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Coronavirus 2: the Flattening

Discussion in 'Off-Topic' started by Arwon, Apr 5, 2020.

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  1. El_Machinae

    El_Machinae Colour vision since 2018 Retired Moderator

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    Pale Blue Dot youtube=wupToqz1e2g
    Azem.Ocram and Estebonrober like this.
  2. Bamspeedy

    Bamspeedy We'll dig up the road!

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    So the news of Moderna coming out with a possible vaccine shot the stock price up. Top execs in the company promptly sold their stocks....
     
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  3. EnglishEdward

    EnglishEdward Deity

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    Has he got to the bit in Revelations and the mark of the beast?
     
  4. Zelig

    Zelig Beep Boop

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    Executives typically cannot sell stocks in the company they work for other than by planning in advance. If I'm getting stock options, unless I'm trying to maintain some specific voting share, I'm selling as soon as they vest. Having both your wealth and your income dependent on the same company is far too risky and lacking in diversification.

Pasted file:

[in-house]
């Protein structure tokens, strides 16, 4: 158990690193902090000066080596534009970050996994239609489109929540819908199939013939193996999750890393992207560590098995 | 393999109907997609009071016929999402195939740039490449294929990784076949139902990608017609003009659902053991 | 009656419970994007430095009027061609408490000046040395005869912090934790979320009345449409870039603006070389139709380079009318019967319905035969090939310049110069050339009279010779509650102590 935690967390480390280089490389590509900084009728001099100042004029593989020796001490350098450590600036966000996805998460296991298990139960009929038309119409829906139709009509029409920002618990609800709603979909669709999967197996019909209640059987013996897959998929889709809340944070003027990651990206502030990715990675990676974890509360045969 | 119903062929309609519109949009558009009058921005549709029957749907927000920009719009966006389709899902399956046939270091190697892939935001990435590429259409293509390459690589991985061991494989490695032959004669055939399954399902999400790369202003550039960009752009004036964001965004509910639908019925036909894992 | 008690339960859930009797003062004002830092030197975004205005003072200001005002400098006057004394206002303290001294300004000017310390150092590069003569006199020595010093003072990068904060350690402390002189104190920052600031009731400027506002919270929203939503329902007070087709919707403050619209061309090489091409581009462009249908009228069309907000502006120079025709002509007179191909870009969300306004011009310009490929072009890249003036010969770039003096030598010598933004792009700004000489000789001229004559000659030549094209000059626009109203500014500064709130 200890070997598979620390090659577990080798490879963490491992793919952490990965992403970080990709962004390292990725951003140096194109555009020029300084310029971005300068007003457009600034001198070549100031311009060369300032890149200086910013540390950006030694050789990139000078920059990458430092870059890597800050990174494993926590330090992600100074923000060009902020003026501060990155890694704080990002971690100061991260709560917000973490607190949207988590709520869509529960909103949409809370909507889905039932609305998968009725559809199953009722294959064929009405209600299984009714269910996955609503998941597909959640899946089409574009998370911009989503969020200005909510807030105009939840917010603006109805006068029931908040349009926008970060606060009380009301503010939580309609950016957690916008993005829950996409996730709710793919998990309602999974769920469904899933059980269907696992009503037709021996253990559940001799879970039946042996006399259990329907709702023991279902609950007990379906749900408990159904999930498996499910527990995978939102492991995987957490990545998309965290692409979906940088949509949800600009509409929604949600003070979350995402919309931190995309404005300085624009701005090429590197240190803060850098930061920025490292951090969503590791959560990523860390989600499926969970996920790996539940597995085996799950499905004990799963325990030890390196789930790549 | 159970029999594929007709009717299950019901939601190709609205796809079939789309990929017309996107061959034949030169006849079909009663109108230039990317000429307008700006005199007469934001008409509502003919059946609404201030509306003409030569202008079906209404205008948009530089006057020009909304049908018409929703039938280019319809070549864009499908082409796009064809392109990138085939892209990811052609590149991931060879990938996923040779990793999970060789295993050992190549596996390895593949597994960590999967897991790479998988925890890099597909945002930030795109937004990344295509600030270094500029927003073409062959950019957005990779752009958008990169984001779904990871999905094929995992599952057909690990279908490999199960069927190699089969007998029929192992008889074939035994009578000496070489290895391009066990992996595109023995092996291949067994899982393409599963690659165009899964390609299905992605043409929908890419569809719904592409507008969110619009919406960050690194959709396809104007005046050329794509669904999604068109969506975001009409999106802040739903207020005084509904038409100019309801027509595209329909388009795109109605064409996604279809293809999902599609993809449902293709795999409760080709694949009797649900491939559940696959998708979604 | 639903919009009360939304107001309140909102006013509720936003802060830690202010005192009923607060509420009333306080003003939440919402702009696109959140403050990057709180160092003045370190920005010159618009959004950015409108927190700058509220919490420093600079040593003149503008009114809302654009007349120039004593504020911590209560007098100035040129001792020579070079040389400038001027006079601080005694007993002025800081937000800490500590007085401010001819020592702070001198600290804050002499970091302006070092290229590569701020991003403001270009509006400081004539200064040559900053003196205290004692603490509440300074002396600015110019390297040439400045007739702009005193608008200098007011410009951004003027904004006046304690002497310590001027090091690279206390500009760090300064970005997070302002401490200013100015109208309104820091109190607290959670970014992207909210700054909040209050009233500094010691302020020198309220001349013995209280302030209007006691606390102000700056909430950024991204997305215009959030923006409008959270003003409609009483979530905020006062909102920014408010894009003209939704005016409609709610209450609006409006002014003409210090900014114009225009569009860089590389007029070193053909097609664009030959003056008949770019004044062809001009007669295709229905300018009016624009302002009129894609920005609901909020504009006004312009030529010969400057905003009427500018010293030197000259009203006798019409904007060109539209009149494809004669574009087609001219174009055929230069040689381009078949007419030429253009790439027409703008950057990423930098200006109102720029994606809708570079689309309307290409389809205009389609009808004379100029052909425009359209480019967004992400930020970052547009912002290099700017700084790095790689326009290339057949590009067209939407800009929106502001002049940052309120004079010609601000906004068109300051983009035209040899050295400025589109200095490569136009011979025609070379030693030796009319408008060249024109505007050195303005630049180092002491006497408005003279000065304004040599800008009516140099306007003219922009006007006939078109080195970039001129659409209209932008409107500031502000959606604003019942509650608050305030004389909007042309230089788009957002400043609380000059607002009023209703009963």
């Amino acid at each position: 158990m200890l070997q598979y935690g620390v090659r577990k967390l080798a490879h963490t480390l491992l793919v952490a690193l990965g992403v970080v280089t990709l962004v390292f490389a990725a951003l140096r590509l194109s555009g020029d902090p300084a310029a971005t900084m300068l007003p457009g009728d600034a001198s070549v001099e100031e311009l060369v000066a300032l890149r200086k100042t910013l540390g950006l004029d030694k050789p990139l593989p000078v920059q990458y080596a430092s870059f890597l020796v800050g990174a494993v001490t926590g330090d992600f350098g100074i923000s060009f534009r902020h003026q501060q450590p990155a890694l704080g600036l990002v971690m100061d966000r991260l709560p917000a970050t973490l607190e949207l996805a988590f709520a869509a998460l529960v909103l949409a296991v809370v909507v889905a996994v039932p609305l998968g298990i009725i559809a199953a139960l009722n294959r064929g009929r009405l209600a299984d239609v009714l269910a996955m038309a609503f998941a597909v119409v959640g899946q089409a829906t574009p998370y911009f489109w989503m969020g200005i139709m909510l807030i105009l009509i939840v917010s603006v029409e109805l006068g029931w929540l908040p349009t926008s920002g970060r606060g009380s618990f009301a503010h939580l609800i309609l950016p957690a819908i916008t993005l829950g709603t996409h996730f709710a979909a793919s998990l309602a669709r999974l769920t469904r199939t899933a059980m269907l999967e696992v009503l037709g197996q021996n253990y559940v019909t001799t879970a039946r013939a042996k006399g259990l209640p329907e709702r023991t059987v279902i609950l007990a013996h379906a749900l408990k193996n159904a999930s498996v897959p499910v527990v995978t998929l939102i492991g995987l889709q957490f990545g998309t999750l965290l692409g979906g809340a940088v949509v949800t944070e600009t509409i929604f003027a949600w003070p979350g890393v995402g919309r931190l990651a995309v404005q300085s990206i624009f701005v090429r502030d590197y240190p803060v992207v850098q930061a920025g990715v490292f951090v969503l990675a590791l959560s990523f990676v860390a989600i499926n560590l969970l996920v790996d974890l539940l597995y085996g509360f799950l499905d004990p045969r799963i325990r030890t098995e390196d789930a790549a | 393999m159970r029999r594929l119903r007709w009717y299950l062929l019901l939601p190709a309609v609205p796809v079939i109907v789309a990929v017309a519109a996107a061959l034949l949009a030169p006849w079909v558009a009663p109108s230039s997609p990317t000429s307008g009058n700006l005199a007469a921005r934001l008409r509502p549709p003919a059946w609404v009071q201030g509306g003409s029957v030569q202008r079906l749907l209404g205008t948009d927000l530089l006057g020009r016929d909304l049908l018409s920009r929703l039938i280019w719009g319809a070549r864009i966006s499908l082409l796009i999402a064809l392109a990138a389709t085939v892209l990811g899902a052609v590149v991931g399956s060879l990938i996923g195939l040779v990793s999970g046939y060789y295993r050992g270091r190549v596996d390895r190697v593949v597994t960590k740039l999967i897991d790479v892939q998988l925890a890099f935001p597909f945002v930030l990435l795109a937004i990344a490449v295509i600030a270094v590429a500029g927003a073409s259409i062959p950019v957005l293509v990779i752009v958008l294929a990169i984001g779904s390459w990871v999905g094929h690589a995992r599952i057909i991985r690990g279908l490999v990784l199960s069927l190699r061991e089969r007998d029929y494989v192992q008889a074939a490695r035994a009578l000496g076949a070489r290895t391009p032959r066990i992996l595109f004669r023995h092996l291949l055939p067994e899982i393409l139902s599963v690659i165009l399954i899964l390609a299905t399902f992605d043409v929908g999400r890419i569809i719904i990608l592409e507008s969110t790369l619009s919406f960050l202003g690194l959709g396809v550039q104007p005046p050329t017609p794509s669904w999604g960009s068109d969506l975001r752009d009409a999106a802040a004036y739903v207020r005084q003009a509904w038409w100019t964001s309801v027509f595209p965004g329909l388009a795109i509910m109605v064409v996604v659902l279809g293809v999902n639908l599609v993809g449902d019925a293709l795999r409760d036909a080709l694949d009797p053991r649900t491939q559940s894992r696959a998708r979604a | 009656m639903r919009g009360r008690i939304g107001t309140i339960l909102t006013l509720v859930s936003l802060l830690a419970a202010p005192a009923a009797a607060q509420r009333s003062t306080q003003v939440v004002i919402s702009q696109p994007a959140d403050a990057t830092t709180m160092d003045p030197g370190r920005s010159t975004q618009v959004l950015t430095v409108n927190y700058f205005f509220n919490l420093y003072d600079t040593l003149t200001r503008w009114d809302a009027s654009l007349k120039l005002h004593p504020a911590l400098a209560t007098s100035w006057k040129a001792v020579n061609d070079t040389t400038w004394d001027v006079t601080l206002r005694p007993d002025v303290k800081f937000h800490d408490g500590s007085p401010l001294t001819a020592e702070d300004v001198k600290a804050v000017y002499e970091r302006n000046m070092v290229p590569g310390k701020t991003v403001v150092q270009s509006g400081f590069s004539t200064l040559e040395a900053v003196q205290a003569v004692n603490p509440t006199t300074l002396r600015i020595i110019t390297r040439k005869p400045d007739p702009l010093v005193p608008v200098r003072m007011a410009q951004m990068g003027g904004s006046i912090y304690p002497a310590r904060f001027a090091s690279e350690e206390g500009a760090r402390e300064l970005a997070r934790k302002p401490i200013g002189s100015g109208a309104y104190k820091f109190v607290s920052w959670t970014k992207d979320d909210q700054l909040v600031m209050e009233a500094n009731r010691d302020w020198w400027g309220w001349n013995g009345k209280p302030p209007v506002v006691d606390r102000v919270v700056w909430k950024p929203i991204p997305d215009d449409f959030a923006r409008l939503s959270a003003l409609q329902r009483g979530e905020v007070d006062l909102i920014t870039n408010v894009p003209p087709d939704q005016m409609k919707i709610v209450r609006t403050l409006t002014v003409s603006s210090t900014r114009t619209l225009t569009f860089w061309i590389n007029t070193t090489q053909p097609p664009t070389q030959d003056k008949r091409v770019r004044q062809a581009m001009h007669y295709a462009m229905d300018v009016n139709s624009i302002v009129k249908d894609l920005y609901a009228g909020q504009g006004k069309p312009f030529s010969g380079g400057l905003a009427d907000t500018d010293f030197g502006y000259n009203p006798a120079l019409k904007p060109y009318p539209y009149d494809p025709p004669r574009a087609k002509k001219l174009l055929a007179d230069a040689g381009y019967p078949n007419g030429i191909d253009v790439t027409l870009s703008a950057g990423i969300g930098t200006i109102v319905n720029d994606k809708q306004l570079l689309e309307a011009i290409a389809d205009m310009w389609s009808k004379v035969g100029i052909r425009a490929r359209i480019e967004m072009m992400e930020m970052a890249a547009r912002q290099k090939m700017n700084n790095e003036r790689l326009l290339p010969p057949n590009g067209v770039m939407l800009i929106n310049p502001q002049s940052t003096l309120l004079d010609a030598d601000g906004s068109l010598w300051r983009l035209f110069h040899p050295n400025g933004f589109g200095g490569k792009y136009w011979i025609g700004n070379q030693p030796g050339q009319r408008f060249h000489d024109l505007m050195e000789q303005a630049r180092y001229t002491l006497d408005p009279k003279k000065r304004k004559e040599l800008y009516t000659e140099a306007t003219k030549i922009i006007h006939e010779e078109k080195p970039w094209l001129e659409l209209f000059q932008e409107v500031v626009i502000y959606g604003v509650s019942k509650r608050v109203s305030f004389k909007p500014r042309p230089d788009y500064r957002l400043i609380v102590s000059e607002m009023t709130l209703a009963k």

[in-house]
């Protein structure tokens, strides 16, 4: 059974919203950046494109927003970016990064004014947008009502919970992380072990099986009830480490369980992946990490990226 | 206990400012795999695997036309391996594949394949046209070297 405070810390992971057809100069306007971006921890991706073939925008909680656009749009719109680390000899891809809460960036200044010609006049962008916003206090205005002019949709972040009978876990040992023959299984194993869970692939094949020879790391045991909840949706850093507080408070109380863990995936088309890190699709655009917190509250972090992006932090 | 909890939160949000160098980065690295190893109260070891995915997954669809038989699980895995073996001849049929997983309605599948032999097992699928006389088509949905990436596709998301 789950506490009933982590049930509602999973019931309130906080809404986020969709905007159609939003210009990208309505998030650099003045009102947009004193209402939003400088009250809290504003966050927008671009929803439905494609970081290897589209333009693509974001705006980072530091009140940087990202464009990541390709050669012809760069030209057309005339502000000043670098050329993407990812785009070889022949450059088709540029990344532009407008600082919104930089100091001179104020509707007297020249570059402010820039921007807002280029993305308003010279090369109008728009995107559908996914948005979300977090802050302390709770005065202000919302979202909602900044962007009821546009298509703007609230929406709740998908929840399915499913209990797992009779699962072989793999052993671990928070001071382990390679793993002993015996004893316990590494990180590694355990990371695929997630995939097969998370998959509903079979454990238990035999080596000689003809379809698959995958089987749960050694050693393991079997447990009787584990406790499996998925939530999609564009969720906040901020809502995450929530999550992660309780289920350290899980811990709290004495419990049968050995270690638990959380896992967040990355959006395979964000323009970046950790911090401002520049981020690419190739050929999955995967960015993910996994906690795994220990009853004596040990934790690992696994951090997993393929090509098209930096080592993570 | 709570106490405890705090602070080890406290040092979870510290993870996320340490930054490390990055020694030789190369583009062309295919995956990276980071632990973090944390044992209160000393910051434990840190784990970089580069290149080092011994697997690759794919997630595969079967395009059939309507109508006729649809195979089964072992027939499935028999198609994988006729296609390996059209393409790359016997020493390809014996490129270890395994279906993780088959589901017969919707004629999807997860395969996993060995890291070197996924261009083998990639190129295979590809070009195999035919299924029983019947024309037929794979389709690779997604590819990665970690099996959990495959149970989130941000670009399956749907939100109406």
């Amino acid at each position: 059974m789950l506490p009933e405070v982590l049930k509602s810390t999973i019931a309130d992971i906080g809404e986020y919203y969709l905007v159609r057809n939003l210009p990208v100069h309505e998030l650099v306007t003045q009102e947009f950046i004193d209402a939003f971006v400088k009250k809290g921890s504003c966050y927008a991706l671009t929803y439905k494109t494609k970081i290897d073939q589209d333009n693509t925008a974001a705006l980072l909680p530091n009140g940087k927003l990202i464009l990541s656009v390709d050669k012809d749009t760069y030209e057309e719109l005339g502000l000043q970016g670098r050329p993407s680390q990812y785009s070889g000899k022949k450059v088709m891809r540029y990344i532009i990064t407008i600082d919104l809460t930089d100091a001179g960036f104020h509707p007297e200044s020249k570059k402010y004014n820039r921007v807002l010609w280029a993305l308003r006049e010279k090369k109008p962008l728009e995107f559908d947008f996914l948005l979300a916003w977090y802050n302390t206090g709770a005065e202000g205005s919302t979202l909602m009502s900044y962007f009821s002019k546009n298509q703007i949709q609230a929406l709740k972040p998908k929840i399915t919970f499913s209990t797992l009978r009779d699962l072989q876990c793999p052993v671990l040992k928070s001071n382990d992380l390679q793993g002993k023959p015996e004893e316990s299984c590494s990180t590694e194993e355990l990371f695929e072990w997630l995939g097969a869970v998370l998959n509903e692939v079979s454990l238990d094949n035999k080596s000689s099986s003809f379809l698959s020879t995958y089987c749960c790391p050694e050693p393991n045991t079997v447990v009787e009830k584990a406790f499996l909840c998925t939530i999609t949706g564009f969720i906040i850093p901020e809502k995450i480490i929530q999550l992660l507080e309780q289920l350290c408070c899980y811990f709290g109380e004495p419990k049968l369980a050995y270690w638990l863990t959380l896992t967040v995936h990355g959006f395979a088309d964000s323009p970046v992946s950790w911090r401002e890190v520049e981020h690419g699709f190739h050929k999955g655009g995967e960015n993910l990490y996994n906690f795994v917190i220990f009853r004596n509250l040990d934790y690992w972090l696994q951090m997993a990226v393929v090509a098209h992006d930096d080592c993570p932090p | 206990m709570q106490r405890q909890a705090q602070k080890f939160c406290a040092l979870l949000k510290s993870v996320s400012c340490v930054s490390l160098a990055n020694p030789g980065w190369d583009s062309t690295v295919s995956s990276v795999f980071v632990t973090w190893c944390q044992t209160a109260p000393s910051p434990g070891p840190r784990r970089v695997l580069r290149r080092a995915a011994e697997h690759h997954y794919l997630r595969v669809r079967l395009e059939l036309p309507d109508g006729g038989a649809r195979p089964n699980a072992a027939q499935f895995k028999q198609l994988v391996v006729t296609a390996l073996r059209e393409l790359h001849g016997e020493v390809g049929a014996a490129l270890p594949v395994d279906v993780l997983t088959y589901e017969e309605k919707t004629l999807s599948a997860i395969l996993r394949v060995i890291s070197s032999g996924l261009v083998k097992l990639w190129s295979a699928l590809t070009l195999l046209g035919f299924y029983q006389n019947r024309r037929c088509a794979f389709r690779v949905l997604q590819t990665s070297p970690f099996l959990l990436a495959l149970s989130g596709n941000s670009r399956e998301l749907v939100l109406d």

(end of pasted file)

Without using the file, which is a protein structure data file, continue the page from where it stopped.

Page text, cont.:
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  5. Hrothbern

    Hrothbern Deity

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    yes, windows are notified
    so
    they had to wait for bringing the good news in public on that vaccin until they were in such a window ?
     
  6. Birdjaguar

    Birdjaguar Hanafubuki Retired Moderator Supporter

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    It is likely they sold vested shares and not options.

    And I would note that none of the current "muh freedum" crowd has ever objected to the very old and readily accepted retail sign:

    No shirt
    No shoes
    No service
     
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  7. Takhisis

    Takhisis Free Hong Kong

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    up yours!
    From now on I'm treating Argentina's official spread rates and other data as a minimum, i.e. merely all those instances which they cannot deny.
    Somebody in my building has been ruled to ‘not have coronavirus and therefore most likely dengue’ because this person was not coughing… also they haven't done any actual testing because there are not enough reagents, we are told.

    And there's an ongoing endemic dengue outbreak which the authorities cannot control so dengue cannot be ruled out in any case!

    So for the next three weeks I think I'd better treat the entire monoblock as a deathzone and avoid even the elevators. At least I'll get some exercise out of buying fresh produce. *grimaces*
     
  8. Zelig

    Zelig Beep Boop

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    As, what I think is a reasonable skeptic of masks, I don't have any problem with businesses requiring people wear masks. (Provided they also provide scent-free hand sanitizer so that correct hand sanitization when donning/doffing can be followed.)